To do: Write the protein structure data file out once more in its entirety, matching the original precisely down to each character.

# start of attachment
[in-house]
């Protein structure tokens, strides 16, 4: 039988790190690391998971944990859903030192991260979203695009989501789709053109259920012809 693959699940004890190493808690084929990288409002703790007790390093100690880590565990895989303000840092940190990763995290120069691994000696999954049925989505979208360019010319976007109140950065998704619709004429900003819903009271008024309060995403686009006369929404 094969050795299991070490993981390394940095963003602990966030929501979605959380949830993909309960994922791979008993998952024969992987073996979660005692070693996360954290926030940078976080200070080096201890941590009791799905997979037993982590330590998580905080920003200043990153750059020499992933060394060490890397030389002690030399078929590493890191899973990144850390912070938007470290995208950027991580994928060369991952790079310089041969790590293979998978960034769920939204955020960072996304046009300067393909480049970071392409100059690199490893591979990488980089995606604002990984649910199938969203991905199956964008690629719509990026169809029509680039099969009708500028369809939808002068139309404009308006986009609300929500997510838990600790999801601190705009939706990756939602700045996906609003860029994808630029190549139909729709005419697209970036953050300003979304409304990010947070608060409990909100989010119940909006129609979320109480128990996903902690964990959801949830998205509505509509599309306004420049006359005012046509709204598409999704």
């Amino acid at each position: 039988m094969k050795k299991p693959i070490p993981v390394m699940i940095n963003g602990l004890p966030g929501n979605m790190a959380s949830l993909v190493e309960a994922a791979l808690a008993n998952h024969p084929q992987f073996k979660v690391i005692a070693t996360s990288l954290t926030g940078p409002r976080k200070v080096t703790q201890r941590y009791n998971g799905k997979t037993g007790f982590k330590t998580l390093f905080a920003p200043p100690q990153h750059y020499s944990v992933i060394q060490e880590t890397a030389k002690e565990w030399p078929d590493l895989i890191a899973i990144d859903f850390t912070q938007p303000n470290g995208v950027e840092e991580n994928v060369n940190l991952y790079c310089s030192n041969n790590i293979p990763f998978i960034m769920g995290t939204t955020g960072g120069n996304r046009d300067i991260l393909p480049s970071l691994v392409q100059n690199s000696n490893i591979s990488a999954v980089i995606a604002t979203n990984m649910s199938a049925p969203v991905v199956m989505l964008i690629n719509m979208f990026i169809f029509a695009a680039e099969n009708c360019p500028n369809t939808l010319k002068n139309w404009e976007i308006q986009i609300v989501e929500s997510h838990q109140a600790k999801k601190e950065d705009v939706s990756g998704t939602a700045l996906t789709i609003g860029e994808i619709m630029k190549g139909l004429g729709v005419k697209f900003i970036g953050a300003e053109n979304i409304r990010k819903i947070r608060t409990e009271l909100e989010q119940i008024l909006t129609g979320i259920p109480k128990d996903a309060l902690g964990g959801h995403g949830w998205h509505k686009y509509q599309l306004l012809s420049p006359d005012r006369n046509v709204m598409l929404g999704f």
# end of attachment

[in-house]
């Protein structure tokens, strides 16, 4: 039988790190690391998971944990859903030192991260979203695009989501789709053109259920012809 693959699940004890190493808690084929990288409002703790007790390093100690880590565990895989303000840092940190990763995290120069691994000696999954049925989505979208360019010319976007109140950065998704619709004429900003819903009271008024309060995403686009006369929404 094969050795299991070490993981390394940095963003602990966030929501979605959380949830993909309960994922791979008993998952024969992987073996979660005692070693996360954290926030940078976080200070080096201890941590009791799905997979037993982590330590998580905080920003200043990153750059020499992933060394060490890397030389002690030399078929590493890191899973990144850390912070938007470290995208950027991580994928060369991952790079310089041969790590293979998978960034769920939204955020960072996304046009300067393909480049970071392409100059690199490893591979990488980089995606604002990984649910199938969203991905199956964008690629719509990026169809029509680039099969009708500028369809939808002068139309404009308006986009609300929500997510838990600790999801601190705009939706990756939602700045996906609003860029994808630029190549139909729709005419697209970036953050300003979304409304990010947070608060409990909100989010119940909006129609979320109480128990996903902690964990959801949830998205509505509509599309306004420049006359005012046509709204598409999704």
């Amino acid at each position: 039988m094969k050795k299991p693959i070490p993981v390394m699940i940095n963003g602990l004890p966030g929501n979605m790190a959380s949830l993909v190493e309960a994922a791979l808690a008993n998952h024969p084929q992987f073996k979660v690391i005692a070693t996360s990288l954290t926030g940078p409002r976080k200070v080096t703790q201890r941590y009791n998971g799905k997979t037993g007790f982590k330590t998580l390093f905080a920003p200043p100690q990153h750059y020499s944990v992933i060394q060490e880590t890397a030389k002690e565990w030399p078929d590493l895989i890191a899973i990144d859903f850390t912070q938007p303000n470290g995208v950027e840092e991580n994928v060369n940190l991952y790079c310089s030192n041969n790590i293979p990763f998978i960034m769920g995290t939204t955020g960072g120069n996304r046009d300067i991260l393909p480049s970071l691994v392409q100059n690199s000696n490893i591979s990488a999954v980089i995606a604002t979203n990984m649910s199938a049925p969203v991905v199956m989505l964008i690629n719509m979208f990026i169809f029509a695009a680039e099969n009708c360019p500028n369809t939808l010319k002068n139309w404009e976007i308006q986009i609300v989501e929500s997510h838990q109140a600790k999801k601190e950065d705009v939706s990756g998704t939602a700045l996906t789709i609003g860029e994808i619709m630029k190549g139909l004429g729709v005419k697209f900003i970036g953050a300003e053109n979304i409304r990010k819903i947070r608060t409990e009271l909100e989010q119940i008024l909006t129609g979320i259920p109480k128990d996903a309060l902690g964990g959801h995403g949830w998205h509505k686009y509509q599309l306004l012809s420049p006359d005012r006369n046509v709204m598409l929404g999704f």